The number of elementary schools in the town of Wellesley has fluctuated to meet the needs of the population over the years. At the height of the “baby boom,” there were 12 small neighborhood K-6 elementary schools in town. As the baby boom children moved on, left behind were empty elementary classrooms with high unneeded operating costs. The town began to close elementary schools, eventually reducing the number to six schools by 1982 (Kingsbury and Sprague closed in 1975; Perrin and Brown in 1981; Schofield and Phillips in 1982; Warren closed in 1987 when Schofield reopened following an addition). Lastly, sixth grade was moved out of the elementary schools in 1982.
In the 1990s, Wellesley’s elementary school population experienced dramatic enrollment growth due to families moving into town and a higher birth rate. Initially, the increased enrollment was handled with the addition of 12 modular classrooms, but it became clear there was need for a seventh elementary school. Since the last elementary school had been built in 1964 (Schofield), many aspects of elementary school education had changed. The most significant development were the changes to special education, which had become a more robust part of the elementary program, providing a wide range of required services for students on Individual Educational Plans as well as specialized in-district programs serving students with more complex needs. These in-district programs required dedicated spaces within our schools. Previously these students would not have been educated in town but instead would attend more expensive out-of-district programs.
As options were considered for a seventh school, there was a healthy discussion in the community about the appropriate size school to build, with consideration from 12 to 24 classrooms. The School Committee initially recommended a new school of 24 classrooms at Sprague and eventually settled at 18.
The reasons for building an 18-classroom elementary school (three sections per grade) were debated in the town in 1998 at length. With a sense of déjà vu, as this issue is once again being debated in town, the educational reasons for building three-section schools can be summed up in two words: flexibility and collaboration.
A three-section school allows greater flexibility in student assignment. Enrollment swings can be handled more easily, and appropriate placement of children within their grade is enhanced when three sections provide the flexibility to consider learning styles, gender balance and peer issues. The small population within two-section schools often raises challenges in staying within the established class size guidelines, resulting in classes with as few as 14 students this year at Upham. Conversely, to prevent classes from going above guideline, the school administration has resorted to a policy of closing grade levels at different elementary schools to new students. The policy forces new families to enroll at a school outside of their neighborhood. This year 20 sections were closed to new arrivals, with an especially hard impact on second grade, where all schools except at Bates were closed to new second grade enrollment. Three-section schools have a greater ability to handle fluctuations in enrollment in a fiscally sound manner while allowing new arrivals to enroll in their neighborhood school.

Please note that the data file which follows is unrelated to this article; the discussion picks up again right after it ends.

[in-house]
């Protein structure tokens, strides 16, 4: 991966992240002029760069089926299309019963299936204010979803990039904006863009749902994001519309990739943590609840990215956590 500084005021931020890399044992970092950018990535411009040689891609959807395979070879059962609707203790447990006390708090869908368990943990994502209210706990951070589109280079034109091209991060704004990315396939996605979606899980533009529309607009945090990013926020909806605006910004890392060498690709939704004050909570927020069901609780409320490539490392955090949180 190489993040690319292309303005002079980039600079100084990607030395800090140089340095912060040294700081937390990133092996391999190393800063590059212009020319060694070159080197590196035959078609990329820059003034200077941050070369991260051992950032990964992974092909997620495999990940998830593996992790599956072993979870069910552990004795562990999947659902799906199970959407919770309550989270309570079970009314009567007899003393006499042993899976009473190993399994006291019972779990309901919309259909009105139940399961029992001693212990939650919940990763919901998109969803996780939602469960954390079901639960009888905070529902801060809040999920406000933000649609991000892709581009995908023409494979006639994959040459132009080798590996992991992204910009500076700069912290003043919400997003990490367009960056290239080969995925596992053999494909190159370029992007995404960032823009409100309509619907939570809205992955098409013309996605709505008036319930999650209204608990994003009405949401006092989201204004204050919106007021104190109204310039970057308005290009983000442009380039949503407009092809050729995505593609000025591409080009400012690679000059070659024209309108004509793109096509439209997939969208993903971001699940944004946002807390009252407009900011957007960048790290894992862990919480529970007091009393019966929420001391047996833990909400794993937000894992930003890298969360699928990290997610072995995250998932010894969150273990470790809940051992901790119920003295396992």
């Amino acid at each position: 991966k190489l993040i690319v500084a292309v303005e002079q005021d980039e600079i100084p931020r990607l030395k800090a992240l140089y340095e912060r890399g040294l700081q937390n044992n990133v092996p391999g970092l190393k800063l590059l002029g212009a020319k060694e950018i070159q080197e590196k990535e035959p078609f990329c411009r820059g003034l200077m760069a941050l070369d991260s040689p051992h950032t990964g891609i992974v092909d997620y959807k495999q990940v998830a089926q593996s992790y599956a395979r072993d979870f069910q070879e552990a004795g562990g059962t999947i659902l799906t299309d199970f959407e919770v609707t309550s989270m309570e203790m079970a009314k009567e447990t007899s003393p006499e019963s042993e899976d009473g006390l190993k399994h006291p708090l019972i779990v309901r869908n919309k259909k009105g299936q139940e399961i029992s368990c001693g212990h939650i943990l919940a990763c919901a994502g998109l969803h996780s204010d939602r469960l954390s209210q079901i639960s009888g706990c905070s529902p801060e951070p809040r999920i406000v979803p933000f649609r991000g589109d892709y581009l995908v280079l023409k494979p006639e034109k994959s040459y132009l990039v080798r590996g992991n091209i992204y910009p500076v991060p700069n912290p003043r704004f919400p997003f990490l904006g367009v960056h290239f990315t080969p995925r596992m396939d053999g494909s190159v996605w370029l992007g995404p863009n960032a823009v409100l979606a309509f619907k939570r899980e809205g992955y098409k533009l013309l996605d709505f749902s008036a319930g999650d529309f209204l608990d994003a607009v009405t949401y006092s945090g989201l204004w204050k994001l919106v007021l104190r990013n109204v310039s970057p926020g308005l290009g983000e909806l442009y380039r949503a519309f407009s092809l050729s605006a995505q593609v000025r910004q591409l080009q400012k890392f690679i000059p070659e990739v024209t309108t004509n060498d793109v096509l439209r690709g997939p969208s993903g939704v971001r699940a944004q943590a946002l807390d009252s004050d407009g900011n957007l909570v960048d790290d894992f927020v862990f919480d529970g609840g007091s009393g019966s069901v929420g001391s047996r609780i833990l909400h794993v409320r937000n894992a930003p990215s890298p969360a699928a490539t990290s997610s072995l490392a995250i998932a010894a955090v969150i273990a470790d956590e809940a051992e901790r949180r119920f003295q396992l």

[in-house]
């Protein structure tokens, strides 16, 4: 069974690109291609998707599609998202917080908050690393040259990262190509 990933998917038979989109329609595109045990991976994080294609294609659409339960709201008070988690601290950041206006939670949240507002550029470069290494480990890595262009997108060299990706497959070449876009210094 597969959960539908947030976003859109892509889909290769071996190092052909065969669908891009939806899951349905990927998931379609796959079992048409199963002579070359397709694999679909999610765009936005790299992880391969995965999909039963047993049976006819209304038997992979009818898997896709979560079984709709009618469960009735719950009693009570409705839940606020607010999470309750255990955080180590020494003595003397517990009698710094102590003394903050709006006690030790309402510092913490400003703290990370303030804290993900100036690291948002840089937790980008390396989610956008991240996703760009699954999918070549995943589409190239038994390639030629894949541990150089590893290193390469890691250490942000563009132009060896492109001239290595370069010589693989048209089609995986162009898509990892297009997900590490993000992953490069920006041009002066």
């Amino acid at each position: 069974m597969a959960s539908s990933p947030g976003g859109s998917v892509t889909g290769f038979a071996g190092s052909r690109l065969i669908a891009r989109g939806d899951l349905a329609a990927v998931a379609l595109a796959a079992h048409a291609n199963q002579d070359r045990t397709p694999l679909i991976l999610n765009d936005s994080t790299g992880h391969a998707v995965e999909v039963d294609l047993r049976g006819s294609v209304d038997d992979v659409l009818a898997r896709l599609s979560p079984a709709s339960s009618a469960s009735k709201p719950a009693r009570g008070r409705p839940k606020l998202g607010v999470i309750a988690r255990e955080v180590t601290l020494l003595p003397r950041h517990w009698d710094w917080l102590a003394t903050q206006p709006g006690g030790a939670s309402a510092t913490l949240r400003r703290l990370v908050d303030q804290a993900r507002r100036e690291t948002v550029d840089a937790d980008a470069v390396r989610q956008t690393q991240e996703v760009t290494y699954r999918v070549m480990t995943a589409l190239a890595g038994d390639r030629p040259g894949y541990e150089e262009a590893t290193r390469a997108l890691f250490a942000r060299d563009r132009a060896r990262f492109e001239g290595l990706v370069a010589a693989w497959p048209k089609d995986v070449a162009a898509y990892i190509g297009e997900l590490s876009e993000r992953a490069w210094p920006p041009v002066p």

Collaboration is increased among the faculty teaching in schools that have three sections per grade; teachers have access to more colleagues with diverse perspectives and experiences for planning and support. Professional development is enhanced. Specialists are permanently assigned to a single 18-classroom building, rather than traveling to various smaller schools throughout the day and can work more closely with classroom teachers, creating a stronger and more collaborative model.
The March 17 ballot includes a referendum question asking the town to weigh in on whether the town should have six or seven elementary schools. As the elementary enrollment has decreased, the Wellesley School Committee has spent eight years determining the best path forward for the Hardy, Hunnewell and Upham Schools and the town as a whole. All three schools have reached the end of their usable life as schools and each has such substantial building needs that it makes sense to build anew. Yet, the town’s elementary student population does not justify rebuilding all three schools and continuing the less desirable model of two-section schools with their associated operating costs.
We, four former School Committee members, agree with the decision of the current School Committee to move forward with a two-school option. It is a fiscally responsible and educationally sound decision that is right for Wellesley. Please join us in voting “no” on the referendum question on March 17.